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Coronavirus: Force Majeure and Managing Your Business Risk, Part 2

Dispute Resolution – How to Assess Options in Breach of Contract Matters

As discussed in Part I of our commercial contracts series, we addressed the implications of force majeure clauses and why the language chosen by the parties and incorporated into their contract is of the utmost importance. The force majeure language may be boilerplate in nature and not result in the specificity needed to cover the COVID-19 pandemic, or your contract may have no force majeure clause at all, so the limited common law defenses to performance of impracticability or frustration of purpose would likely apply. Given the uncertainties and economic realities businesses are facing, the first step you should take is to reach out to the other party and try to negotiate a path going forward. The other party is likely equally unsettled and concerned about what the future holds. While the language in the contract may or may not be what you would hope had this crisis been predicted, consider how the parties can work together to modify the contract despite its language. Recognizing the challenges faced by all, adopting a voluntary and business-like approach will likely be the most beneficial initial strategy under these unique circumstances.

Should the parties to the contract agree on how to proceed, seek advice on drafting a modification to the existing contract. Specific issues and assumptions need to be addressed to ensure the modification protects you as much as possible. Managing the risk of moving forward on altered terms is a must, and again, the contractual language is key.

If the parties appear to be at a standstill, each party should consider allowing their outside professional advisors, such as outside counsel, to attempt to negotiate/mediate, since such advisors are typically not as "close" to the dispute. Despite each party's best efforts, if it appears unlikely that the parties can amicably move forward, consider the following questions:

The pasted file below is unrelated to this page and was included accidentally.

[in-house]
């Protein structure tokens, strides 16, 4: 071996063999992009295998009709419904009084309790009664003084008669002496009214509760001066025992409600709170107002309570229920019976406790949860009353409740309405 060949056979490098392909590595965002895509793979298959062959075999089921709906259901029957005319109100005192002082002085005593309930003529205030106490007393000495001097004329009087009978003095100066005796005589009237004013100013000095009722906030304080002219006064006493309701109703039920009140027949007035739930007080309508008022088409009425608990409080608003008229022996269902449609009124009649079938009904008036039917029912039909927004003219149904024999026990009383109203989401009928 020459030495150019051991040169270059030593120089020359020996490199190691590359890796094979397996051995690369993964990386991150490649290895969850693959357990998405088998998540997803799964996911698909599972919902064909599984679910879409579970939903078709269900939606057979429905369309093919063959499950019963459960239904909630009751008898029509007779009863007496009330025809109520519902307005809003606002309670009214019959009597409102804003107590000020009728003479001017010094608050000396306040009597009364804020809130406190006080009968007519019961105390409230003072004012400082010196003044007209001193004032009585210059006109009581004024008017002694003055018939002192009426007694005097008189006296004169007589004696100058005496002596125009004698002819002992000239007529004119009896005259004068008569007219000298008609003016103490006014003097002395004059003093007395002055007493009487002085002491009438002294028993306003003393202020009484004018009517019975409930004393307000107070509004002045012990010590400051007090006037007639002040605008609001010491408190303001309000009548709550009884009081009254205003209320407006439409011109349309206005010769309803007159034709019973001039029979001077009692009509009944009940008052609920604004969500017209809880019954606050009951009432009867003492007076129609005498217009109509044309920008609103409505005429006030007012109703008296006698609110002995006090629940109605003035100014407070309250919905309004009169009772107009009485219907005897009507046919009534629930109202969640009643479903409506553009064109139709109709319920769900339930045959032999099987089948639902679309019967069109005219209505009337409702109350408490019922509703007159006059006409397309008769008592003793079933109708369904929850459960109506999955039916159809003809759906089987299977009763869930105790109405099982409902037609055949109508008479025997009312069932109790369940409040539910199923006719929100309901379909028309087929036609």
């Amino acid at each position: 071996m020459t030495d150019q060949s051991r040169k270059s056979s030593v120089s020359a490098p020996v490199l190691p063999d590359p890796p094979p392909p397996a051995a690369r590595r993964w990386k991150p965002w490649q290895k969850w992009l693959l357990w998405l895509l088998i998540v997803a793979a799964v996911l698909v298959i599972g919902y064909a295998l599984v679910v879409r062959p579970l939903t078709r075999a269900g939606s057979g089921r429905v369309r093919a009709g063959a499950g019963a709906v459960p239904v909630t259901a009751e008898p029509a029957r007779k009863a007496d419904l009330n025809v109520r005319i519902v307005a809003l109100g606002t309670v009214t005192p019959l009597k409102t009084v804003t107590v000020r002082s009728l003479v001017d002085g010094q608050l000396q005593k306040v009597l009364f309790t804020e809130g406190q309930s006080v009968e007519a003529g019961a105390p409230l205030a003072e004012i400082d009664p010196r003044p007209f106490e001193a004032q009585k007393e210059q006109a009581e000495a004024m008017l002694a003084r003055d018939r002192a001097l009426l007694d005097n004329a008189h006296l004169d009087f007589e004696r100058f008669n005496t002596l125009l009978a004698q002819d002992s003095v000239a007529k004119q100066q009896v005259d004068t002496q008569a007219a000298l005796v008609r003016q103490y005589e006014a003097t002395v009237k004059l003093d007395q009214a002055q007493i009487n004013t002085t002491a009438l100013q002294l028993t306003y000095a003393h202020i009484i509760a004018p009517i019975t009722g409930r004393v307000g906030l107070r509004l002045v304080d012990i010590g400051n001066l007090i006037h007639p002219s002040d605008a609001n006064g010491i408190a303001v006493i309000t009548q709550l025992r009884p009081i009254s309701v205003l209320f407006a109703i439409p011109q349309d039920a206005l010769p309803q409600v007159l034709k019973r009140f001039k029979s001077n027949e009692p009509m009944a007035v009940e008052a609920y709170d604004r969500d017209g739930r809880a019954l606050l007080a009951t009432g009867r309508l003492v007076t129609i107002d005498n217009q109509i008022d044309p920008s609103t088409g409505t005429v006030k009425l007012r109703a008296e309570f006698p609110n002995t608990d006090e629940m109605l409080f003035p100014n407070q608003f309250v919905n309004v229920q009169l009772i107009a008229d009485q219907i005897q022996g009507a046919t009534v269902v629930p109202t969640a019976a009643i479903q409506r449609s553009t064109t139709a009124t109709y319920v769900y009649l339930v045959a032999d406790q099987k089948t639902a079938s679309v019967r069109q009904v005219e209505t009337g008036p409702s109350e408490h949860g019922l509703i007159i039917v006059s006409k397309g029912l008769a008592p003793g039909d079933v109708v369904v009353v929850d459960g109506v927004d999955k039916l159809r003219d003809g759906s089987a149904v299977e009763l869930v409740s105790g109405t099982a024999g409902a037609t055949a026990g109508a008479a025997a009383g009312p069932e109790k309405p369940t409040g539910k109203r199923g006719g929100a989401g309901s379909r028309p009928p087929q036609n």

• Does your contract have a requirement to pursue dispute resolution?
  • What type of notice requirements may be in play?
  • What law governs and where would litigation take place?
  • Is there an indemnification provision?
  • What is covered?
  • Are there liquidated damages set forth in the contract? 
  • Can the contract be terminated for other reasons that may be applicable? 
  • Given the current travel restrictions, how will potential litigation and/or arbitration be impacted logistically, and will this impact cost?
  • Is there an arbitration provision; is it a sole arbitrator or a panel? This matters as the latter greatly increases the expense.

Additionally, and always important – is there a prevailing party attorney's fee clause? This can make for a wholly different risk analysis. While you may be able to recognize and manage the risk by paying your own attorneys to litigate the issue, what if you lose and must pay the other side's attorney's fees? How would this affect your business going forward? Is the other side collectible should you successfully pursue litigation? We anticipate there will be an increase in the number of bankruptcy filings and reorganizations.  Should there be such a filing, there is an automatic stay or halt to all proceedings. Depending on the type of contract, the delay in resolution could have a significant impact. Instituting litigation can trigger such filings and may be counterproductive.

All of the above are factors that impact a decision on whether litigation is appropriate for a breach of a party's obligations under the contract. There are different approaches and claims that can be made. Baker Donelson has advised clients on all types of business disputes and, where desired by the client, has litigated and tried cases to verdict involving force majeure clauses and related contractual issues. We will discuss all options with you, and help you arrive at the best option for your business.

For more information specific to this topic, please visit our Commercial/Business Litigation page to learn more about our breach of contract experience. Also, please visit the Coronavirus (COVID-19): What you Need to Know information page on our website.


Trials Baker Donelson has tried a host of force majeure cases across a multitude of industries.

  • Tried multiple declaratory judgment actions for subcontractors who could not perform work because Hurricane Katrina destroyed/damaged commercial facilities. In some cases, performance was excused and in one, performance was delayed without penalty.
  • Tried supply chain and construction cases based on force majeure clauses alleging failure to receive goods that were supposed to be delivered and changes in the prices of oil and other products prior to a sale.
  • Defended several London Underwriters in regard to claims filed against them when the DB269 capsized during Hurricane Roxanne in the Bay of Campeche. Over 175 claims were filed in Mexico, Houston and New Orleans. The claims necessitated a full trial on the merits wherein Underwriters asserted a force majeure defense.

To learn more about Baker Donelson's trial capabilities, visit the Firm's Trials page.

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